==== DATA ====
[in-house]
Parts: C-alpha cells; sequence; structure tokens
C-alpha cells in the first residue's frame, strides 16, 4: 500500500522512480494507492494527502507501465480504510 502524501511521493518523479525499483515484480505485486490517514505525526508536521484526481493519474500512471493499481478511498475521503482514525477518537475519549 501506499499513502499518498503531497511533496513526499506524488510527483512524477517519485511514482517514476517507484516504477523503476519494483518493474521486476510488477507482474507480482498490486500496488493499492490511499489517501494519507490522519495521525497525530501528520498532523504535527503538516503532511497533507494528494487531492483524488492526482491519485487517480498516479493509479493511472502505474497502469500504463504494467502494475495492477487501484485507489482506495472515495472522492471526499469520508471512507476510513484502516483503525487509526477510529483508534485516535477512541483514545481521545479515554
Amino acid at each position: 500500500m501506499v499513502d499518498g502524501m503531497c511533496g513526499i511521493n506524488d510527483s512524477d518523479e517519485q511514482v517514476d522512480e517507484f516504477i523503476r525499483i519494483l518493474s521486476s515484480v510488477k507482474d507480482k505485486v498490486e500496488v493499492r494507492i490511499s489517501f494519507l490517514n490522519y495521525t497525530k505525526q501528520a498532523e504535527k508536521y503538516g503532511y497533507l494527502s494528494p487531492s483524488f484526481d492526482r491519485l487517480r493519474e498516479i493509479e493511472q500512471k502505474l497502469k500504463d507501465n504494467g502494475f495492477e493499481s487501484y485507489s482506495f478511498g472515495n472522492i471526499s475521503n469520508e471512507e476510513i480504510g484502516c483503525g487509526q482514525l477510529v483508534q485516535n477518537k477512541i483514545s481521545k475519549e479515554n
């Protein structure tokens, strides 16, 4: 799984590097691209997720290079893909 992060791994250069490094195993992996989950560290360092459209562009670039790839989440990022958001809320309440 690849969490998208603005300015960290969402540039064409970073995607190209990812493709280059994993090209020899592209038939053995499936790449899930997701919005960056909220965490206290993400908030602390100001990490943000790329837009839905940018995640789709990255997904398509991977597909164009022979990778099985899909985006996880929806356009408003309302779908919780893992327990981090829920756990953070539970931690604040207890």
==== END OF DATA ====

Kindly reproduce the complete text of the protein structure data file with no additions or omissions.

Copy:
[in-house]
Parts: C-alpha cells; sequence; structure tokens
C-alpha cells in the first residue's frame, strides 16, 4: 500500500522512480494507492494527502507501465480504510 502524501511521493518523479525499483515484480505485486490517514505525526508536521484526481493519474500512471493499481478511498475521503482514525477518537475519549 501506499499513502499518498503531497511533496513526499506524488510527483512524477517519485511514482517514476517507484516504477523503476519494483518493474521486476510488477507482474507480482498490486500496488493499492490511499489517501494519507490522519495521525497525530501528520498532523504535527503538516503532511497533507494528494487531492483524488492526482491519485487517480498516479493509479493511472502505474497502469500504463504494467502494475495492477487501484485507489482506495472515495472522492471526499469520508471512507476510513484502516483503525487509526477510529483508534485516535477512541483514545481521545479515554
Amino acid at each position: 500500500m501506499v499513502d499518498g502524501m503531497c511533496g513526499i511521493n506524488d510527483s512524477d518523479e517519485q511514482v517514476d522512480e517507484f516504477i523503476r525499483i519494483l518493474s521486476s515484480v510488477k507482474d507480482k505485486v498490486e500496488v493499492r494507492i490511499s489517501f494519507l490517514n490522519y495521525t497525530k505525526q501528520a498532523e504535527k508536521y503538516g503532511y497533507l494527502s494528494p487531492s483524488f484526481d492526482r491519485l487517480r493519474e498516479i493509479e493511472q500512471k502505474l497502469k500504463d507501465n504494467g502494475f495492477e493499481s487501484y485507489s482506495f478511498g472515495n472522492i471526499s475521503n469520508e471512507e476510513i480504510g484502516c483503525g487509526q482514525l477510529v483508534q485516535n477518537k477512541i483514545s481521545k475519549e479515554n
């Protein structure tokens, strides 16, 4: 799984590097691209997720290079893909 992060791994250069490094195993992996989950560290360092459209562009670039790839989440990022958001809320309440 690849969490998208603005300015960290969402540039064409970073995607190209990812493709280059994993090209020899592209038939053995499936790449899930997701919005960056909220965490206290993400908030602390100001990490943000790329837009839905940018995640789709990255997904398509991977597909164009022979990778099985899909985006996880929806356009408003309302779908919780893992327990981090829920756990953070539970931690604040207890």